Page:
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The answer to the question to ”Where do comets come from?” is pretty simple. Comets have a variety of different orbital periods. Some are only a few years, others are hundreds of thousands of years, while some are believed to pass only once through the inner Solar System before being thrown out into interstellar space.
Short-period comets are thought to originate in the Kuiper Belt or the associated scattered disc, both of which lie beyond the orbit of Neptune. Long-period comets are believed to originate in the Oort Cloud, consisting of debris left over from the condensing of the solar nebula. The cloud is located well-beyond the Kuiper Belt. Comets are thrown from these outer reaches of the Solar System towards the Sun by gravitational perturbations from the outer planets or nearby stars, or on occasion as a result of collisions between objects within these regions. Comets are distinguished from asteroids by the presence of a coma or tail, though very old comets that have lost all their volatile materials may come to resemble asteroids because they lack that distinguishing tail. Asteroids are also believed to have a different origin from comets, having formed in the inner Solar System rather than the outer Solar System, but recent findings have somewhat blurred the distinction between asteroids and comets.
Knowing the answer to ”Where do comets come from?” only serves to peak the interest of most aspiring astronomers. Understanding what makes up a comet is usually the next step in their research. Here is some of the information that you will want to know: Comets are small solar system bodies that orbit the Sun. When they are close enough to the Sun a comet displays a visible coma and a tail. Both are the results of the acting of solar radiation upon the comets nucleus. Comet nuclei are themselves loose collections of ice, dust and small rocky particles, ranging from a few kilometers to tens of kilometers across. Comet nuclei are known to range from about 100 meters to more than 40 kilometers across. They are composed of rock, dust, ice, and frozen gases such as Carbon monoxide, carbon dioxide, methane, and ammonia. They are often popularly described as “dirty snowballs”, though recent observations have revealed dry dusty or rocky surfaces, suggesting that the ices are hidden beneath a crust. Comets also contain a variety of organic compounds in addition to the gases already mentioned, these may include methanol, hydrogen, hydrogen cyanide, formaldehyde, ethanol, and ethane. Perhaps they may contain more complex molecules such as long-chain hydrocarbons and amino acids. Because of their low mass, comets cannot become round under their own gravity and will have irregular shapes.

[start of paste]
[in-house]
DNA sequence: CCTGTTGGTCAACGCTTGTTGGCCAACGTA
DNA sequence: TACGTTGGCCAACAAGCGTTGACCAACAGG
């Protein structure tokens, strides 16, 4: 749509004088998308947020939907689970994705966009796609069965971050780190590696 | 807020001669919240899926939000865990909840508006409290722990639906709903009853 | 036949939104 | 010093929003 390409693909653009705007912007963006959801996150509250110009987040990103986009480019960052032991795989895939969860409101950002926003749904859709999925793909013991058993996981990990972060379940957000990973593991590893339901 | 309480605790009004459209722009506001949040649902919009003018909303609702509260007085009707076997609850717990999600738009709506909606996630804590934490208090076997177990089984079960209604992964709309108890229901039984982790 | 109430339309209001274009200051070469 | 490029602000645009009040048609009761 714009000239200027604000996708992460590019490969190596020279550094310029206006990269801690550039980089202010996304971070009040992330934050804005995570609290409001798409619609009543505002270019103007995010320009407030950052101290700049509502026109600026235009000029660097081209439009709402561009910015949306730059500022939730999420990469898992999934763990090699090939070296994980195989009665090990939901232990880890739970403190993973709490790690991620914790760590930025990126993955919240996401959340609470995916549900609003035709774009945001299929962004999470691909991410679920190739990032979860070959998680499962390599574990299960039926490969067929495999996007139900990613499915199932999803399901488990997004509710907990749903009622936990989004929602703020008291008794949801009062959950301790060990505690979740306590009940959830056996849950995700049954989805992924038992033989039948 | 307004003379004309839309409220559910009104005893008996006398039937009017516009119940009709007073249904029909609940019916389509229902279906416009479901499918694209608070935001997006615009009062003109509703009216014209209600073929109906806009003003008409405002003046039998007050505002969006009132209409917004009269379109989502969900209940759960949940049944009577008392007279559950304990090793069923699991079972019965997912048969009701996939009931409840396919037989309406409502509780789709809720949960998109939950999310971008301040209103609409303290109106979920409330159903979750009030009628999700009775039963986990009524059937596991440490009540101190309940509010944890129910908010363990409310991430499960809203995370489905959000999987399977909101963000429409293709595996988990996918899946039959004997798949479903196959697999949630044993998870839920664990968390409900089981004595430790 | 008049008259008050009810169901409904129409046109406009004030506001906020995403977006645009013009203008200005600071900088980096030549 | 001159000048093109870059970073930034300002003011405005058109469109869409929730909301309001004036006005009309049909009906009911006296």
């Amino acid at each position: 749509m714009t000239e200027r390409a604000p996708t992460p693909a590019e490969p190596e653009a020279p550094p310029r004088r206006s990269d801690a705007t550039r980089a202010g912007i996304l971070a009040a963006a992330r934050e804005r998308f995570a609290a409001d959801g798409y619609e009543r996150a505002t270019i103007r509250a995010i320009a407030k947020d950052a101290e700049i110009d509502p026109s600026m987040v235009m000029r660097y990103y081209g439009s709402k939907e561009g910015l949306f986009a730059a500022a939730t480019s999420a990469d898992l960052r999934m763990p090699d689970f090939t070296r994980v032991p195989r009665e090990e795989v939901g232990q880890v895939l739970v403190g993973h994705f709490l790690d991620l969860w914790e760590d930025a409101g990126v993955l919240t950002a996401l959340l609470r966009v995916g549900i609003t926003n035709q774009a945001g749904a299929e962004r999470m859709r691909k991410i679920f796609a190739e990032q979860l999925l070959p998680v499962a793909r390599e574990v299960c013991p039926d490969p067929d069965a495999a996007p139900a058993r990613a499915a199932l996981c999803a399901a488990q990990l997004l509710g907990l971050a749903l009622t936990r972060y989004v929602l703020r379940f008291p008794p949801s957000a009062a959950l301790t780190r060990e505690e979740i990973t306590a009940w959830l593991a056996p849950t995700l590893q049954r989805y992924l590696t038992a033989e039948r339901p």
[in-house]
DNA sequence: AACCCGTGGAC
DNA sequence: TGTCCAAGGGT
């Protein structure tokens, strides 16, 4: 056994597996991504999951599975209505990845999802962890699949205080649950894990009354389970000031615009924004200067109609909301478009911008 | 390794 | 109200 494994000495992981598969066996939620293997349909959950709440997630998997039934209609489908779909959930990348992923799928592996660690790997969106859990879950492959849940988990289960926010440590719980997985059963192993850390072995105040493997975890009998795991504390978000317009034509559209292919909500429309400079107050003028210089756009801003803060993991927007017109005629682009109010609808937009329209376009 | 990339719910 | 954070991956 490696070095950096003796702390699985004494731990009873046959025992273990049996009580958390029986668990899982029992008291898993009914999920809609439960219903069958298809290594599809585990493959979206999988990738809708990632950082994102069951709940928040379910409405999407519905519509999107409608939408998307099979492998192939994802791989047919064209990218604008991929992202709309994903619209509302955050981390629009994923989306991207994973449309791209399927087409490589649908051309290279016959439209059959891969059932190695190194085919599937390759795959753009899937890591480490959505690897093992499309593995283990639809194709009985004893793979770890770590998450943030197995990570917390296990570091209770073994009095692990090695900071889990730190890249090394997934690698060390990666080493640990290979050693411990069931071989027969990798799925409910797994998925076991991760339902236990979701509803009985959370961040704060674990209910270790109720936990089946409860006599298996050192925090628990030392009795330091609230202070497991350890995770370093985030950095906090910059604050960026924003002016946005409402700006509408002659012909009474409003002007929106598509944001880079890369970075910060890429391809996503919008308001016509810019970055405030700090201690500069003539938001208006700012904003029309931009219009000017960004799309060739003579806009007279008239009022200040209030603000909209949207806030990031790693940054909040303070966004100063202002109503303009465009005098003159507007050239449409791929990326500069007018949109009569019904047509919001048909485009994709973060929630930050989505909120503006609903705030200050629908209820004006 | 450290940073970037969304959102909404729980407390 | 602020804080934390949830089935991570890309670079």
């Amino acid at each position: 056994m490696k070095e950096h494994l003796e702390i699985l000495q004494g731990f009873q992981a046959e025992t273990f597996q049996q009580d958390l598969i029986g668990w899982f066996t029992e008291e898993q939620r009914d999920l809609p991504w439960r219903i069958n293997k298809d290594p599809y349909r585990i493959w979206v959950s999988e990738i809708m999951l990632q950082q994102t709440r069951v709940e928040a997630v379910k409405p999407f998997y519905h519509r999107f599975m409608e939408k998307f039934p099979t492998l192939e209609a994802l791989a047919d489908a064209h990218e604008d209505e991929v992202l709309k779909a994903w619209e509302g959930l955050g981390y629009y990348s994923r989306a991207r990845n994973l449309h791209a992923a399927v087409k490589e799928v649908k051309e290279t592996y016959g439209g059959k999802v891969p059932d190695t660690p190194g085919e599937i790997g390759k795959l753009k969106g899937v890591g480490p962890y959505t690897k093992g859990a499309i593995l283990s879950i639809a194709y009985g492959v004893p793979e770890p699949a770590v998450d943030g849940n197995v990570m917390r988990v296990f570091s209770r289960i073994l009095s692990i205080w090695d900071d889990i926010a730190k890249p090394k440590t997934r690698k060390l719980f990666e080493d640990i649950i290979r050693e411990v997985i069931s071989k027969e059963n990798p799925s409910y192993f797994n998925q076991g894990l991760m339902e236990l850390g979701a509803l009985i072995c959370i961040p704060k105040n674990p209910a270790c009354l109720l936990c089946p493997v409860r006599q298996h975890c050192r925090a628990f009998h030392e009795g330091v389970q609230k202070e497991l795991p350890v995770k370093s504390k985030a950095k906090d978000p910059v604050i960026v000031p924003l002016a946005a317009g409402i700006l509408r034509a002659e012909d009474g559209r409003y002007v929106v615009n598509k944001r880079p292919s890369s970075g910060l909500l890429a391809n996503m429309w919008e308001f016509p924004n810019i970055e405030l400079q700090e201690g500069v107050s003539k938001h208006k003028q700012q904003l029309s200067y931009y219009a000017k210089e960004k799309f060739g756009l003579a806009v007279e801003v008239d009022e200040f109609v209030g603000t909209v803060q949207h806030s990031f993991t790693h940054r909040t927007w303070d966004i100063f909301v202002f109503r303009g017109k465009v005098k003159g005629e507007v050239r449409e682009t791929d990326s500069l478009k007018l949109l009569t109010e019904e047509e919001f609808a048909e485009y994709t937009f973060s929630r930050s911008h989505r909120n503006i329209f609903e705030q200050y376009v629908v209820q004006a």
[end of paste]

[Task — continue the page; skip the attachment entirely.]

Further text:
Now that you have scratched the surface and found out where do comets come from, here is an article that is far more in depth. There is great article here on Universe Today about the Oort Cloud and another about the Kuiper Belt. Astronomy Cast has an outstanding episode on the outer solar system.